A couple of you in particular have been wondering what the heck is happening at the Hills. Our fertility journey has been anything but private, and yet sometimes it feels weird to type up certain words here on the ‘ol blog. Some still even approach me, wondering if their questions are too invasive. They’re not. We have found it quite therapeutic to discuss what is happening in our lives. It helps with questions like, “When are you going to give that child a sibling?” and when people say “Looks like it’s about time for another one!”. No crap. Tell it to my uterus. It shuts people up real quick when you respond with, “We’d love to have another, but we appear to be infertile.”
Really though, it appears that way. But the situation is not yet hopeless. And if we’re being honest, it never will be. There will always be babies out there needing parents to love them. If we can’t make one of our own, I feel pretty confident that we’ll be able to find one that needs us and much as we need him or her.
In the meantime, there’s been a lot happening. We thought we had another chemical pregnancy about a month ago. In reality, we probably had (several) false positives. After a visit to my OB and some google “research”, I’ve learned that the Target and Walgreens brand pregnancy tests are notorious for looking positive, sometimes even within the 5 minute window. After that, I’m quite sure I should have thrown them away, and instead I stared at them for 15 more minutes wondering what to do as the line turned more and more obvious. I’ve learned that the brands with the pink ink (very technical, I know) are FAR less likely to turn into a false positive and I have no idea why (the blue ink bleeds through, I’m guessing?). Just know that I have now taken many, many tests, which is about as extensive as this scientific study goes. This experience was just as annoying and devastating as you can imagine it was, so I won’t spell it out.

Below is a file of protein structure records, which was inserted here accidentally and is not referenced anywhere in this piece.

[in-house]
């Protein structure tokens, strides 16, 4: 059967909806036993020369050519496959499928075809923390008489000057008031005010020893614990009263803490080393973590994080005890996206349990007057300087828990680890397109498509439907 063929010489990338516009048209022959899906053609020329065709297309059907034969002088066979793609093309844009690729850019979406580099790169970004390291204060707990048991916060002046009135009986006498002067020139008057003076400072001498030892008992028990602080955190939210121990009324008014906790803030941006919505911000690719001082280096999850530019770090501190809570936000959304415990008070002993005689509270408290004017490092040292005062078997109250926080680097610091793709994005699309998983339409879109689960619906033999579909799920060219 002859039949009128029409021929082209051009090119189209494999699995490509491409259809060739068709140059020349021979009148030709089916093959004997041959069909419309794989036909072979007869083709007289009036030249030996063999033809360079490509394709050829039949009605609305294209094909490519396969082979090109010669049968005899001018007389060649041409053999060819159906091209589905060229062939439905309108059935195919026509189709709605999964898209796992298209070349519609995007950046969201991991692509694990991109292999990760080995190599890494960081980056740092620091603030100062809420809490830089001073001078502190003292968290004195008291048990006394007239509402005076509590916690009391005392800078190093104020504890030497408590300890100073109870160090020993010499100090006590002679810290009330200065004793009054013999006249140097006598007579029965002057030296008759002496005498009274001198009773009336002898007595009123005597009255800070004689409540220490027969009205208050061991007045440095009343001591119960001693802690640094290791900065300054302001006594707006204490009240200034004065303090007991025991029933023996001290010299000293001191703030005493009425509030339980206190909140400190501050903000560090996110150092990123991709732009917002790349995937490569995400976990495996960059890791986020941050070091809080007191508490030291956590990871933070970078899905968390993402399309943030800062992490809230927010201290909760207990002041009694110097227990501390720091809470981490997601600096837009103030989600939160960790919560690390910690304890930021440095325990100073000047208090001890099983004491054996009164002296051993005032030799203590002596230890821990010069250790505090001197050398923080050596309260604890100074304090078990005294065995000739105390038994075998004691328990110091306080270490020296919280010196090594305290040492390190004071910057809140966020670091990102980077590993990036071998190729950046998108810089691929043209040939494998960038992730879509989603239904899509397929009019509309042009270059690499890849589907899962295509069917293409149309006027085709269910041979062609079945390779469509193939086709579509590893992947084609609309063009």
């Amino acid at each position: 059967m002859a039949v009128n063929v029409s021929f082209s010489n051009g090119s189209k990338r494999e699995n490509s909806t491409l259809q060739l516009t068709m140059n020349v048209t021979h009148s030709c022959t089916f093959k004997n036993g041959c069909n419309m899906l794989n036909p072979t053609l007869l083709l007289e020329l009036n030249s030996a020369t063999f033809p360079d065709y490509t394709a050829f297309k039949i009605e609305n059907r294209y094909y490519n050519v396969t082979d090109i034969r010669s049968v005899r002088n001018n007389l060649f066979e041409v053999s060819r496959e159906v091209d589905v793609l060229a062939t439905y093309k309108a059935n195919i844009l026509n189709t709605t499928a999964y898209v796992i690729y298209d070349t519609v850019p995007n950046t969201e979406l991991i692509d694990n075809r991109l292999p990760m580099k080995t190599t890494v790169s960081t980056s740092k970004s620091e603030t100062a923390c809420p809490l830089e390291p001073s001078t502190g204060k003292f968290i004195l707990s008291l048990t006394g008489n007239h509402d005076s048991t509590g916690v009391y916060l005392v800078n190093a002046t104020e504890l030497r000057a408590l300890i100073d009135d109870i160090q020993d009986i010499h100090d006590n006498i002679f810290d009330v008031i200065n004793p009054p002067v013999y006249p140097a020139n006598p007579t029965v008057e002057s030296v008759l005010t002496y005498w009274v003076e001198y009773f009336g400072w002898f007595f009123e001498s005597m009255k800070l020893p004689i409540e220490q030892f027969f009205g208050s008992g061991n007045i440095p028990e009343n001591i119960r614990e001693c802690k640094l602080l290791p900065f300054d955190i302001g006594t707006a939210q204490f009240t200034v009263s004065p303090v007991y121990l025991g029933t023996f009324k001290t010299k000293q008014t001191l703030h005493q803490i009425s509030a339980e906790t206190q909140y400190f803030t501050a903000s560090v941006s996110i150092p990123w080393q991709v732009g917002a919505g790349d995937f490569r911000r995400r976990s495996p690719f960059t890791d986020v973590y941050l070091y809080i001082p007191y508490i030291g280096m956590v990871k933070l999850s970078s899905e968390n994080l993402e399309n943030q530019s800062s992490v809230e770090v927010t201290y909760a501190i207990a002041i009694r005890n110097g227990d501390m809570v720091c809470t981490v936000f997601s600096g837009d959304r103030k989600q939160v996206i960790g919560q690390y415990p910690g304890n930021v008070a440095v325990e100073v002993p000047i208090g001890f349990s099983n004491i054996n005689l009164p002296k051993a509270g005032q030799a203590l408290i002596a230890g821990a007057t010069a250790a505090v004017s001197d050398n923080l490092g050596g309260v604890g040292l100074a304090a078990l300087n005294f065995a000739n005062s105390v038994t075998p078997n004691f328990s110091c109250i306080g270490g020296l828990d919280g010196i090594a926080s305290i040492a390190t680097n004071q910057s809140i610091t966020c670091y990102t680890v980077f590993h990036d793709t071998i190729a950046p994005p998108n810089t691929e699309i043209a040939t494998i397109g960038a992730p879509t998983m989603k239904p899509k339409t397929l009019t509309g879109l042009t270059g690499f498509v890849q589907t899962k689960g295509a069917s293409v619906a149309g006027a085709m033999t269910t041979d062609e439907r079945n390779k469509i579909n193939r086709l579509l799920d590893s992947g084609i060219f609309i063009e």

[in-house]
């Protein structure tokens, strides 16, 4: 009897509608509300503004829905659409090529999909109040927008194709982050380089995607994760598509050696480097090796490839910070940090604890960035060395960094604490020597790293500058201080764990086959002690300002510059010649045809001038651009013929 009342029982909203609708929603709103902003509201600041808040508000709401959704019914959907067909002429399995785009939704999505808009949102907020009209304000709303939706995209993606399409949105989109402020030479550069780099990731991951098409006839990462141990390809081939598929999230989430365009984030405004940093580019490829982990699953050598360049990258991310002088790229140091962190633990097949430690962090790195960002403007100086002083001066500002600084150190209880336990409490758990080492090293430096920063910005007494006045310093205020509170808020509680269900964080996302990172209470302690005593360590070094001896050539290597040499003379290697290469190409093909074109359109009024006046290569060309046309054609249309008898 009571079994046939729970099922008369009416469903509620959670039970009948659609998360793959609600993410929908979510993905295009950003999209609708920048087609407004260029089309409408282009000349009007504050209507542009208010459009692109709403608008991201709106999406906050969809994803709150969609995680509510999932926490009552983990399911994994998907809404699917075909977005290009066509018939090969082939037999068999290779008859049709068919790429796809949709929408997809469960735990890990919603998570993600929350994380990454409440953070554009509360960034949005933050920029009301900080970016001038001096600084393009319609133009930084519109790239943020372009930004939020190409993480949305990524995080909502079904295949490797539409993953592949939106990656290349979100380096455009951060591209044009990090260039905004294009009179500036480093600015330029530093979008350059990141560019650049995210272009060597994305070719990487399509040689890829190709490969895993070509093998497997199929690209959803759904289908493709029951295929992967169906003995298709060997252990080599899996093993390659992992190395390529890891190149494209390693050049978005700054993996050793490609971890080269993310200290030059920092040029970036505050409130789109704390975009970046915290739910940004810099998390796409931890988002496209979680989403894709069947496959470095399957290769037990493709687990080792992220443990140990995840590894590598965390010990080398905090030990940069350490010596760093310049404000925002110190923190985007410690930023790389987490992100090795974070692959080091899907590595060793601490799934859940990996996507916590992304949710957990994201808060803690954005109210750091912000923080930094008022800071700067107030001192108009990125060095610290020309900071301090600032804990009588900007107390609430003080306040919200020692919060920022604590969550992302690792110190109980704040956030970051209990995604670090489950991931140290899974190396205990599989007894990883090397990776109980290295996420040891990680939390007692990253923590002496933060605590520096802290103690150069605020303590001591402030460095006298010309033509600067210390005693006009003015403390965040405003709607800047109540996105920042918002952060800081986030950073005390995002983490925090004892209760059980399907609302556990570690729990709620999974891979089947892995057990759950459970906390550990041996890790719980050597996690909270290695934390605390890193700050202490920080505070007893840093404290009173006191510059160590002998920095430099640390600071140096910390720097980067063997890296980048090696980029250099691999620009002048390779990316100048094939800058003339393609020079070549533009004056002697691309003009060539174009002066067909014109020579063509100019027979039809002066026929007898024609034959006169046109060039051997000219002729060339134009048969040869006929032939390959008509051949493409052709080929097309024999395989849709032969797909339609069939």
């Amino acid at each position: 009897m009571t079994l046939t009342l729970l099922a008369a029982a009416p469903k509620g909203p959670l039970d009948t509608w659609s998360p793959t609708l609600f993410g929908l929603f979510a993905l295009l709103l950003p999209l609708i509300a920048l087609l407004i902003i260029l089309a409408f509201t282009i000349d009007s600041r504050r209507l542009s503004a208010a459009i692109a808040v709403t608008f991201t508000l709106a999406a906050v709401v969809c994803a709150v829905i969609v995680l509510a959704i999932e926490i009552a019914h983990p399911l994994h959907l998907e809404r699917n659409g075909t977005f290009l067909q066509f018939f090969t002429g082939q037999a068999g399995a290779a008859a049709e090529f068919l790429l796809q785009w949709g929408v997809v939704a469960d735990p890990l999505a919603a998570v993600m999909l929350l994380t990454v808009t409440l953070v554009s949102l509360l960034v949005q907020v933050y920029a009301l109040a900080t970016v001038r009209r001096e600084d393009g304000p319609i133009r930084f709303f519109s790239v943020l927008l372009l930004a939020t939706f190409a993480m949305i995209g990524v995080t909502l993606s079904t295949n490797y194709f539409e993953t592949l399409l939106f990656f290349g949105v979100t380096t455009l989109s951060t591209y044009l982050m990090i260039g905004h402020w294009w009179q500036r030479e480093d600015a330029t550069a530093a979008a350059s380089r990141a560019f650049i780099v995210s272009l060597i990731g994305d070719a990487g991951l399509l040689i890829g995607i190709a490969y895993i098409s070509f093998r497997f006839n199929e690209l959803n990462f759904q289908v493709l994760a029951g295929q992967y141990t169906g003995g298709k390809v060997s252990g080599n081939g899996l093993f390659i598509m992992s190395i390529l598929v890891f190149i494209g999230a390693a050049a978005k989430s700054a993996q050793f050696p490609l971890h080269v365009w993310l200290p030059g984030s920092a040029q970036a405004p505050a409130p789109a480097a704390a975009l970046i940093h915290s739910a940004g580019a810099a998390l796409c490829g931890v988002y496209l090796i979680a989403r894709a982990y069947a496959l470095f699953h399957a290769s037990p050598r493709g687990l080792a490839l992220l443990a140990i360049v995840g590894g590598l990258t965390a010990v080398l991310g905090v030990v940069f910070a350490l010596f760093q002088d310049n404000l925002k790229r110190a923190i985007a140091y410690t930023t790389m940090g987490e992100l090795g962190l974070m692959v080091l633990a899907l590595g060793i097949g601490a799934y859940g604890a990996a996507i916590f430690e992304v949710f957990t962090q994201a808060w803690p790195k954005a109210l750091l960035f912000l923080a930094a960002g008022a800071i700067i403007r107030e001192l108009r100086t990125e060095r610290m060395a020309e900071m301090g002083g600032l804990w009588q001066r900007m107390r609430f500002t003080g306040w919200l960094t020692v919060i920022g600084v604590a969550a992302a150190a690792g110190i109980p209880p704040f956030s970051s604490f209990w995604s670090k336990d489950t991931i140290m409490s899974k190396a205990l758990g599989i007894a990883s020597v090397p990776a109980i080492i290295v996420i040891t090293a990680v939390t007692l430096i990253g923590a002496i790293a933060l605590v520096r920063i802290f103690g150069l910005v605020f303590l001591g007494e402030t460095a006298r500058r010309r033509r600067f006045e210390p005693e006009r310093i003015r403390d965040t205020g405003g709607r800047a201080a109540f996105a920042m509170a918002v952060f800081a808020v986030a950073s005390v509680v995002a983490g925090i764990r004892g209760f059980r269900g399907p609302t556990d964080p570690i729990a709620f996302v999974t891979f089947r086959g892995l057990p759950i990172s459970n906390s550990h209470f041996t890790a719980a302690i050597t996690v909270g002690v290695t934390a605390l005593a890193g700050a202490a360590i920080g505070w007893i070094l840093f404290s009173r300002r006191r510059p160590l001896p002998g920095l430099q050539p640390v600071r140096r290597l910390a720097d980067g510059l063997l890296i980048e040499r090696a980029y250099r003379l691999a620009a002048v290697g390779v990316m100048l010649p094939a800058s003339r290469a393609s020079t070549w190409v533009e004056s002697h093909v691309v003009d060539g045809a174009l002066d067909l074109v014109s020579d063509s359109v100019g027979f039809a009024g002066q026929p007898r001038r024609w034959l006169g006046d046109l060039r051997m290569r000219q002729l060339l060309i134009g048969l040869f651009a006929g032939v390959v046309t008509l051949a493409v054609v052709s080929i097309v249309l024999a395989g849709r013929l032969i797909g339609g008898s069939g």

Luckily, right after this, we were headed to our appointment with a brand new specialist. A friend recommended we see her reproductive endocrinologist at Hopkins. He specializes in fertility and he’s the first doctor we’ve seen who has listened when I explained that we DO NOT want to do IVF. Is that so hard to comprehend? Upon his examination, he immediately found a cervical polyp. He removed it and sent it to the lab. He said that that alone could be a barrier to fertility. We were stunned at how simple that was. And don’t ask me how this has been missed at previous exams. Past that, everything seemed normal, and he could see that I had just ovulated. We all decided that the next simple step would be to go on progesterone. Low progesterone is a pretty common fertility issue. My cycles are fairly short, which was reason enough to wonder if I don’t make enough, causing them to end before an egg has had the chance to implant. The progesterone is taken once we’re SURE ovulation has taken place (ironically, if it’s taken too early it prevents it), and until my cycle is finished. We were able to start it right away. I wish he had mentioned that supplementing progesterone can keep your period from arriving. I am now 6 days late and have, obviously, taken gobs of negative tests. I talked to the nurse yesterday who told me that I can stop the progesterone and my period will arrive. Good to know.